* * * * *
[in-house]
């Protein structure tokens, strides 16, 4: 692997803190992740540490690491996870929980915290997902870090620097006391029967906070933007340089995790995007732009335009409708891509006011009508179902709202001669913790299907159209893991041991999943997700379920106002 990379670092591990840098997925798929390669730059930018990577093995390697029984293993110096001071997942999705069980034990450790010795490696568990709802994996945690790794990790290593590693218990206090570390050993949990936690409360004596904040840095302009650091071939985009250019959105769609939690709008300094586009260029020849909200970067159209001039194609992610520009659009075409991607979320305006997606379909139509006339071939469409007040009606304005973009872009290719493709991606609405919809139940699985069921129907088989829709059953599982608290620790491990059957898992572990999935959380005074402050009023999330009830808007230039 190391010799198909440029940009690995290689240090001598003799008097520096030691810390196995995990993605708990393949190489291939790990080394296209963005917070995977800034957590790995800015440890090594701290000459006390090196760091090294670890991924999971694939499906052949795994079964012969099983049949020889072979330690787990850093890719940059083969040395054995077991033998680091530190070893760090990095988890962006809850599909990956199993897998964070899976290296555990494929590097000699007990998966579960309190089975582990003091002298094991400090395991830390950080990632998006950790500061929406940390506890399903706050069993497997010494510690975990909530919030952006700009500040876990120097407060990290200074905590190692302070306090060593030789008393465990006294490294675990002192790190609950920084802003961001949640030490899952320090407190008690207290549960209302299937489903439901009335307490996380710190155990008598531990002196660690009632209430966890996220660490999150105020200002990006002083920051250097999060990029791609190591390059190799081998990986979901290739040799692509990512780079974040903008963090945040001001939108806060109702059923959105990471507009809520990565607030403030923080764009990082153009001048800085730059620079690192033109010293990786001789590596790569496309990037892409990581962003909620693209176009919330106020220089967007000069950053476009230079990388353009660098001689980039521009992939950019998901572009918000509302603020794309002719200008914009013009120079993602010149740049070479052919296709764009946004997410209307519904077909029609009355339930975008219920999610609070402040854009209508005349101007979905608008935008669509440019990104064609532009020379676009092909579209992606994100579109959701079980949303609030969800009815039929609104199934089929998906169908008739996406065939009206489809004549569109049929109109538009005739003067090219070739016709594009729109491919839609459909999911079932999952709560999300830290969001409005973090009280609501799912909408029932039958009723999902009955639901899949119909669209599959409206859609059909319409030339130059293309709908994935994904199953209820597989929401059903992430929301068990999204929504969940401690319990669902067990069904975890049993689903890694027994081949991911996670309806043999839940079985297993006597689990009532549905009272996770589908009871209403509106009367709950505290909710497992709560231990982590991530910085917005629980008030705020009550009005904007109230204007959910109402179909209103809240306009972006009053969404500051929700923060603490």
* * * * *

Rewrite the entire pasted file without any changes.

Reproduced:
[in-house]
């Protein structure tokens, strides 16, 4: 692997803190992740540490690491996870929980915290997902870090620097006391029967906070933007340089995790995007732009335009409708891509006011009508179902709202001669913790299907159209893991041991999943997700379920106002 990379670092591990840098997925798929390669730059930018990577093995390697029984293993110096001071997942999705069980034990450790010795490696568990709802994996945690790794990790290593590693218990206090570390050993949990936690409360004596904040840095302009650091071939985009250019959105769609939690709008300094586009260029020849909200970067159209001039194609992610520009659009075409991607979320305006997606379909139509006339071939469409007040009606304005973009872009290719493709991606609405919809139940699985069921129907088989829709059953599982608290620790491990059957898992572990999935959380005074402050009023999330009830808007230039 190391010799198909440029940009690995290689240090001598003799008097520096030691810390196995995990993605708990393949190489291939790990080394296209963005917070995977800034957590790995800015440890090594701290000459006390090196760091090294670890991924999971694939499906052949795994079964012969099983049949020889072979330690787990850093890719940059083969040395054995077991033998680091530190070893760090990095988890962006809850599909990956199993897998964070899976290296555990494929590097000699007990998966579960309190089975582990003091002298094991400090395991830390950080990632998006950790500061929406940390506890399903706050069993497997010494510690975990909530919030952006700009500040876990120097407060990290200074905590190692302070306090060593030789008393465990006294490294675990002192790190609950920084802003961001949640030490899952320090407190008690207290549960209302299937489903439901009335307490996380710190155990008598531990002196660690009632209430966890996220660490999150105020200002990006002083920051250097999060990029791609190591390059190799081998990986979901290739040799692509990512780079974040903008963090945040001001939108806060109702059923959105990471507009809520990565607030403030923080764009990082153009001048800085730059620079690192033109010293990786001789590596790569496309990037892409990581962003909620693209176009919330106020220089967007000069950053476009230079990388353009660098001689980039521009992939950019998901572009918000509302603020794309002719200008914009013009120079993602010149740049070479052919296709764009946004997410209307519904077909029609009355339930975008219920999610609070402040854009209508005349101007979905608008935008669509440019990104064609532009020379676009092909579209992606994100579109959701079980949303609030969800009815039929609104199934089929998906169908008739996406065939009206489809004549569109049929109109538009005739003067090219070739016709594009729109491919839609459909999911079932999952709560999300830290969001409005973090009280609501799912909408029932039958009723999902009955639901899949119909669209599959409206859609059909319409030339130059293309709908994935994904199953209820597989929401059903992430929301068990999204929504969940401690319990669902067990069904975890049993689903890694027994081949991911996670309806043999839940079985297993006597689990009532549905009272996770589908009871209403509106009367709950505290909710497992709560231990982590991530910085917005629980008030705020009550009005904007109230204007959910109402179909209103809240306009972006009053969404500051929700923060603490």